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The Pharmaceutical Journal
Vol 271 No 7257 p44
12 July 2003

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Let us be called the Royal Society of Pharmacists of Great Britain

By Anthony Cox

Anthony Cox is a hospital pharmacist from Birmingham, an honorary auditor of the Royal Pharmaceutical Society and a member ofThe Journal's editorial advisory board

This year finally sees the end of British Approved Names (BANs) and the move to Recommended International Non-propriety Names (rINNs) for drugs. Like all changes it will lead to a period of adjustment while we become used to looking for bendroflumethiazide and hydroxycarbamide on our shelves and in the index of the British National Formulary. However, the actual pharmacological properties of the drugs will remain the same and in time the problems arising from this change will disappear.

Another change we should be considering this year is the name of our representative body, the Royal Pharmaceutical Society of Great Britain. It is worth asking whether or not the name of our Society reflects what we want the future function of the Society to be. Does our name communicate to others who the membership of the Society is?

No doubt when the Society was formed the current name was highly suitable, but since then language has moved on, as has the profession. Few of us call ourselves pharmaceutists these days, and most of us prefer to called pharmacists rather than chemists. Since pharmacists make up the membership of the Society, perhaps the Society should be renamed in order to reflect this.

I suggest that a more contemporary and descriptive name for the Society would be the Royal Society of Pharmacists of Great Britain. Of course, there may be differing views of the merits of any given name, but the crucial point is that as the representative and regulatory organisation for pharmacists, the word "pharmacist" should be in its name.

Some might suggest that, at a time when the Society is struggling to deal with numerous pressures, changing the name of the Society is a peripheral issue that would bring little benefit. This is far from the case. Whereas, the change from BANs to rINNs will not affect the function of any drug, a name change for the Society could help define its future function.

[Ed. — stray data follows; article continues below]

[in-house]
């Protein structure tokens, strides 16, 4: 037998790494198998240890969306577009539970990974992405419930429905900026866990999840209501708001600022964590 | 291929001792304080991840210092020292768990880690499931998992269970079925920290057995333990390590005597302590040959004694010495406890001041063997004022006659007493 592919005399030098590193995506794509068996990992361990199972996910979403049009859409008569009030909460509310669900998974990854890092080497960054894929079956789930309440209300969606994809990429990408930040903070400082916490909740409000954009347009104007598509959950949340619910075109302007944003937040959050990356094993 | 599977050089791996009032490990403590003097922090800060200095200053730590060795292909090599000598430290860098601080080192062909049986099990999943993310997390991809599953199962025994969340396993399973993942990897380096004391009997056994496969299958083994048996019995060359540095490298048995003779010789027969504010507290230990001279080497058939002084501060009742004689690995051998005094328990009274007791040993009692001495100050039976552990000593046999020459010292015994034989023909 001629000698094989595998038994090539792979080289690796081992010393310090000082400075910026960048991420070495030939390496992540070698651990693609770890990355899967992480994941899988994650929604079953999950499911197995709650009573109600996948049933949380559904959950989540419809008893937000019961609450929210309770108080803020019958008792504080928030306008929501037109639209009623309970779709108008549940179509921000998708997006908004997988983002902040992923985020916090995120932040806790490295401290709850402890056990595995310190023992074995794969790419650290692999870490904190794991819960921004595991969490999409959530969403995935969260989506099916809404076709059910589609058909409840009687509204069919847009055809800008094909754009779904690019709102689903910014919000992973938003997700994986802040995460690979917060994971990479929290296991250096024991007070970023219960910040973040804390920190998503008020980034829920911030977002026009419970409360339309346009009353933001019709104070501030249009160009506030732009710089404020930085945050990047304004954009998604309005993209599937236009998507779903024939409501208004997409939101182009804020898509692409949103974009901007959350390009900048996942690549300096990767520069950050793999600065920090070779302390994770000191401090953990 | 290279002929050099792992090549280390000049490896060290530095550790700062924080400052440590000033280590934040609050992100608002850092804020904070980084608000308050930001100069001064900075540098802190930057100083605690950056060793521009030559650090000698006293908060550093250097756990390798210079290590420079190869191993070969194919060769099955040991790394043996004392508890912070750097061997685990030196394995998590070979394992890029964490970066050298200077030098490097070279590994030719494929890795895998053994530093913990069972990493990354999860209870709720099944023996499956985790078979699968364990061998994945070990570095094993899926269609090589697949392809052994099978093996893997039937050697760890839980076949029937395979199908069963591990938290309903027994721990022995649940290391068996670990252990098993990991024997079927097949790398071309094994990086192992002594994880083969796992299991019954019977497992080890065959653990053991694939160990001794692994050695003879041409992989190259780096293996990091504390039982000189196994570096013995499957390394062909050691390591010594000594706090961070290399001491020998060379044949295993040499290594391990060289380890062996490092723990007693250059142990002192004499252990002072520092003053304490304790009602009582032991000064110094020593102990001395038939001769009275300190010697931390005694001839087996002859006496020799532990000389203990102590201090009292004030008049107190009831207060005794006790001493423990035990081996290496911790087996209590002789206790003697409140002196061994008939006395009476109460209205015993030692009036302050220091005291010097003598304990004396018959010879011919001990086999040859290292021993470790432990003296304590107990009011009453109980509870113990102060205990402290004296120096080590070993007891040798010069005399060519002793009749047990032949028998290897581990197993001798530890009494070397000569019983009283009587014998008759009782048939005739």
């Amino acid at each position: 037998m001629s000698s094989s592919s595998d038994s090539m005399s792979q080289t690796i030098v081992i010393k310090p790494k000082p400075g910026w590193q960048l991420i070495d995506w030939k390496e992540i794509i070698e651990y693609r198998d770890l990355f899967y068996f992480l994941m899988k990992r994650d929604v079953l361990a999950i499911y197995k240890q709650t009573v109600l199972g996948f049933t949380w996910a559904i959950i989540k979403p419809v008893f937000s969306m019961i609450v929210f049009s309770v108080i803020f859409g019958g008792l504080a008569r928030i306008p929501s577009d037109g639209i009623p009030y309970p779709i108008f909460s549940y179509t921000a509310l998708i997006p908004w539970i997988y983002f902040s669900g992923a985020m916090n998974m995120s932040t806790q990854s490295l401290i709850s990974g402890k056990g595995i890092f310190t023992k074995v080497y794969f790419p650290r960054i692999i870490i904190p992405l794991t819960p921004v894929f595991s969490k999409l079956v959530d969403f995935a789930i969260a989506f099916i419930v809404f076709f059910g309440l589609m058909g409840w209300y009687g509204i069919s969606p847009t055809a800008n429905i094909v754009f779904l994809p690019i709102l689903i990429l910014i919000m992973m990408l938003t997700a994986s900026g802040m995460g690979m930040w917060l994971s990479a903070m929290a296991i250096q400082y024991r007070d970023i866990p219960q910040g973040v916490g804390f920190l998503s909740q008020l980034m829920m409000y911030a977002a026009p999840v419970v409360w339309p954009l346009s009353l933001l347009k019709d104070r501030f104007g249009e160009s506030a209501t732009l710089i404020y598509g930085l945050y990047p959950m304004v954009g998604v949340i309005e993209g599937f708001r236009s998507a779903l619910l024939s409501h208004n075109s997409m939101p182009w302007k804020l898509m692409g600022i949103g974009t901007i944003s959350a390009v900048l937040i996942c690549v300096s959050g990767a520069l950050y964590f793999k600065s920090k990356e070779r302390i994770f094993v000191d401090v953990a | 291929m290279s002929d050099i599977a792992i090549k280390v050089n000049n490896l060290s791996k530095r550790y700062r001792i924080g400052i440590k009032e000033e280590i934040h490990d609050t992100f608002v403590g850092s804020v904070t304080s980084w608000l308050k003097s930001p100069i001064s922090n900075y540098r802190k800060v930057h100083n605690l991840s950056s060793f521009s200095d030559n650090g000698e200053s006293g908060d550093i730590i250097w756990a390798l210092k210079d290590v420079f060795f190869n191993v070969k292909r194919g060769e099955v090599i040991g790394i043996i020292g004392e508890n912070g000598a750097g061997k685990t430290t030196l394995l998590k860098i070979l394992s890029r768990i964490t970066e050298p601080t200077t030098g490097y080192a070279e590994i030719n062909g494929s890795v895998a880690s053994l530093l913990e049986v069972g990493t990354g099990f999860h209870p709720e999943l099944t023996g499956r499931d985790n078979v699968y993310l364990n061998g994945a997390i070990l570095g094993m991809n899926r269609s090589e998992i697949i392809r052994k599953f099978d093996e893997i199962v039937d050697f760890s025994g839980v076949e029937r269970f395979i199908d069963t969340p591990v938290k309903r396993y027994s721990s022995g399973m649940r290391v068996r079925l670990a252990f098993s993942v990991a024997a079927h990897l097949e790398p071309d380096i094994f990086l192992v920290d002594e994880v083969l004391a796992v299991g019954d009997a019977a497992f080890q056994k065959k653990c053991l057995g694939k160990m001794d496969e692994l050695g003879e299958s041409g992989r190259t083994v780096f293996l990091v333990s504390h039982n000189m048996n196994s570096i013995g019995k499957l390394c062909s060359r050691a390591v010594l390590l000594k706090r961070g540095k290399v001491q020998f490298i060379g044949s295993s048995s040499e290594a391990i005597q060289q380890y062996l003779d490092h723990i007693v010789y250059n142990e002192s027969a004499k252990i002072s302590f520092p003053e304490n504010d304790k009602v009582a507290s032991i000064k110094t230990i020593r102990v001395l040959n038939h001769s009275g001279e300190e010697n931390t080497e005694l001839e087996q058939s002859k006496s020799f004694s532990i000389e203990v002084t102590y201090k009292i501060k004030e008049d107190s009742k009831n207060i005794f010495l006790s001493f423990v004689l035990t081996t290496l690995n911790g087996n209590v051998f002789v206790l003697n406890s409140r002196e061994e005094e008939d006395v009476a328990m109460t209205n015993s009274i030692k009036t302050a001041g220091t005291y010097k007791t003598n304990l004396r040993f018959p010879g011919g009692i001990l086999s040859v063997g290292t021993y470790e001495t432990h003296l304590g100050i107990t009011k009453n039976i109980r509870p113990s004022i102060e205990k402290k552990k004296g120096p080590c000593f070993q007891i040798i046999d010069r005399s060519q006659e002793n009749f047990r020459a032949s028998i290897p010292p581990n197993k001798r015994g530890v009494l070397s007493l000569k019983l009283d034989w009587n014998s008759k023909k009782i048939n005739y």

The function of the Society as a representative professional body is ensured by the charter object "To maintain the honour and safeguard and promote the interests of the members in their exercise of the profession of pharmacy." This object was overwhelmingly endorsed by the membership at a special general meeting held last month and, more recently, the Secretary and Registrar stated that the Society has no intention of giving up or reducing its commitment to professional leadership, development and advocacy.

Sadly, the object that promotes the interests of the profession has been deleted from the draft new charter, although no reason has been given for this decision. Promoting the profession is only mentioned as a power of the Society, but even that has ceased to promote the pharmacy profession alone, but now includes "other persons engaged in related activities". It appears to promote pharmaceutical activities, rather than pharmacists. What the new charter defines is a pharmaceutical regulator, not a professional representative membership body for pharmacists.

Yet it is clear that any new charter must incorporate the representative role of the Society as an object, if it is to enjoy widespread support. The membership of the Society is unlikely to agree to a charter that does not continue this core representative function of the Society. So if the membership believes we have a "society of pharmacists", why not call it that?